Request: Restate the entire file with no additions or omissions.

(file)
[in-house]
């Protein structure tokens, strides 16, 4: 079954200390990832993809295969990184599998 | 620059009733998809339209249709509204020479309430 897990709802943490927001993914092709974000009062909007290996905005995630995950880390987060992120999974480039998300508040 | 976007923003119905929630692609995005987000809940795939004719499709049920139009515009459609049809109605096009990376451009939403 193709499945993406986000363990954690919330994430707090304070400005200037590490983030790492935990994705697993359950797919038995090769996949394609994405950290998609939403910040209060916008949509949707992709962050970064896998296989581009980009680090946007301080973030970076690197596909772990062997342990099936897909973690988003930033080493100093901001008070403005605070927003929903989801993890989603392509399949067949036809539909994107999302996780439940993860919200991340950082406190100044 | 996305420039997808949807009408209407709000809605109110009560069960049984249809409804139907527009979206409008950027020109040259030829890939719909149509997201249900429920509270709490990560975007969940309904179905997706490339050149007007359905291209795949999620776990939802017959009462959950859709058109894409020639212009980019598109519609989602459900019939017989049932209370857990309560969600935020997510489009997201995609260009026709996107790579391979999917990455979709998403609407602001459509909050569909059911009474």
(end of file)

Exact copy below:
[in-house]
């Protein structure tokens, strides 16, 4: 079954200390990832993809295969990184599998 | 620059009733998809339209249709509204020479309430 897990709802943490927001993914092709974000009062909007290996905005995630995950880390987060992120999974480039998300508040 | 976007923003119905929630692609995005987000809940795939004719499709049920139009515009459609049809109605096009990376451009939403 193709499945993406986000363990954690919330994430707090304070400005200037590490983030790492935990994705697993359950797919038995090769996949394609994405950290998609939403910040209060916008949509949707992709962050970064896998296989581009980009680090946007301080973030970076690197596909772990062997342990099936897909973690988003930033080493100093901001008070403005605070927003929903989801993890989603392509399949067949036809539909994107999302996780439940993860919200991340950082406190100044 | 996305420039997808949807009408209407709000809605109110009560069960049984249809409804139907527009979206409008950027020109040259030829890939719909149509997201249900429920509270709490990560975007969940309904179905997706490339050149007007359905291209795949999620776990939802017959009462959950859709058109894409020639212009980019598109519609989602459900019939017989049932209370857990309560969600935020997510489009997201995609260009026709996107790579391979999917990455979709998403609407602001459509909050569909059911009474």